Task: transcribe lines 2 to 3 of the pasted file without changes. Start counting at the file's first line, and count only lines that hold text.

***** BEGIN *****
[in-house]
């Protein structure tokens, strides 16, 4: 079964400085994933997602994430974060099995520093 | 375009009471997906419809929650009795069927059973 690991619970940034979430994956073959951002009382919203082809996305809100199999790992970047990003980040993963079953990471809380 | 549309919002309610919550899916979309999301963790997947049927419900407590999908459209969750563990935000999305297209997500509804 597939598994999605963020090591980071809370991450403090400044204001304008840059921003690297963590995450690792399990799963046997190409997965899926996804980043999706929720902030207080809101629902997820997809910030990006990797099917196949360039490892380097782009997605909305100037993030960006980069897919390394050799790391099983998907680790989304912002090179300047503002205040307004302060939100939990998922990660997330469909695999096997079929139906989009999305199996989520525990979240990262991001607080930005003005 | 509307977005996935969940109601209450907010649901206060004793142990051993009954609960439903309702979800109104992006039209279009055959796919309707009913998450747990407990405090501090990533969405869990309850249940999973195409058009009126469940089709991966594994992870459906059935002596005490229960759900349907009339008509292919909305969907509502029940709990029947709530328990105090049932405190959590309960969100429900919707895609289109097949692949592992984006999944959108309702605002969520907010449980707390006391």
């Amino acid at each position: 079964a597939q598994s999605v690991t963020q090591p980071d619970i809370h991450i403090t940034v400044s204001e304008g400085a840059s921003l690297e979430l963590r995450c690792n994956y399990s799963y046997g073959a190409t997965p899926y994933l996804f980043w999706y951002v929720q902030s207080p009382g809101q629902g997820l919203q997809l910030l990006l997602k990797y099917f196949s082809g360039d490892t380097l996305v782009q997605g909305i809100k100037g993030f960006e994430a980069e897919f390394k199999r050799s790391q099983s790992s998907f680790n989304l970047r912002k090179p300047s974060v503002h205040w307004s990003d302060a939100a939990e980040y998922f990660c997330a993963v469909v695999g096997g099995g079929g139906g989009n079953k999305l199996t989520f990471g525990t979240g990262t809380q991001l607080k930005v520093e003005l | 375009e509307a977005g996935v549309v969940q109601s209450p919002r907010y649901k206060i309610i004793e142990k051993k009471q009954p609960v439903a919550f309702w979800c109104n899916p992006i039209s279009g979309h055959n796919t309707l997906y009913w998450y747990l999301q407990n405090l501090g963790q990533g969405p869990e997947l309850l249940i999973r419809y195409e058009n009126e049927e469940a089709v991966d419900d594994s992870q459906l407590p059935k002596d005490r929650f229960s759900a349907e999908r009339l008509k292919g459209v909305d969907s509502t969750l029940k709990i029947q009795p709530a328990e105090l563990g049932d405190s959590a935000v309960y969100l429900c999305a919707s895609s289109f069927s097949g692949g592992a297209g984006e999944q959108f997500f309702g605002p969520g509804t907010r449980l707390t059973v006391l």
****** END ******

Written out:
């Protein structure tokens, strides 16, 4: 079964400085994933997602994430974060099995520093 | 375009009471997906419809929650009795069927059973 690991619970940034979430994956073959951002009382919203082809996305809100199999790992970047990003980040993963079953990471809380 | 549309919002309610919550899916979309999301963790997947049927419900407590999908459209969750563990935000999305297209997500509804 597939598994999605963020090591980071809370991450403090400044204001304008840059921003690297963590995450690792399990799963046997190409997965899926996804980043999706929720902030207080809101629902997820997809910030990006990797099917196949360039490892380097782009997605909305100037993030960006980069897919390394050799790391099983998907680790989304912002090179300047503002205040307004302060939100939990998922990660997330469909695999096997079929139906989009999305199996989520525990979240990262991001607080930005003005 | 509307977005996935969940109601209450907010649901206060004793142990051993009954609960439903309702979800109104992006039209279009055959796919309707009913998450747990407990405090501090990533969405869990309850249940999973195409058009009126469940089709991966594994992870459906059935002596005490229960759900349907009339008509292919909305969907509502029940709990029947709530328990105090049932405190959590309960969100429900919707895609289109097949692949592992984006999944959108309702605002969520907010449980707390006391």
């Amino acid at each position: 079964a597939q598994s999605v690991t963020q090591p980071d619970i809370h991450i403090t940034v400044s204001e304008g400085a840059s921003l690297e979430l963590r995450c690792n994956y399990s799963y046997g073959a190409t997965p899926y994933l996804f980043w999706y951002v929720q902030s207080p009382g809101q629902g997820l919203q997809l910030l990006l997602k990797y099917f196949s082809g360039d490892t380097l996305v782009q997605g909305i809100k100037g993030f960006e994430a980069e897919f390394k199999r050799s790391q099983s790992s998907f680790n989304l970047r912002k090179p300047s974060v503002h205040w307004s990003d302060a939100a939990e980040y998922f990660c997330a993963v469909v695999g096997g099995g079929g139906g989009n079953k999305l199996t989520f990471g525990t979240g990262t809380q991001l607080k930005v520093e003005l | 375009e509307a977005g996935v549309v969940q109601s209450p919002r907010y649901k206060i309610i004793e142990k051993k009471q009954p609960v439903a919550f309702w979800c109104n899916p992006i039209s279009g979309h055959n796919t309707l997906y009913w998450y747990l999301q407990n405090l501090g963790q990533g969405p869990e997947l309850l249940i999973r419809y195409e058009n009126e049927e469940a089709v991966d419900d594994s992870q459906l407590p059935k002596d005490r929650f229960s759900a349907e999908r009339l008509k292919g459209v909305d969907s509502t969750l029940k709990i029947q009795p709530a328990e105090l563990g049932d405190s959590a935000v309960y969100l429900c999305a919707s895609s289109f069927s097949g692949g592992a297209g984006e999944q959108f997500f309702g605002p969520g509804t907010r449980l707390t059973v006391l």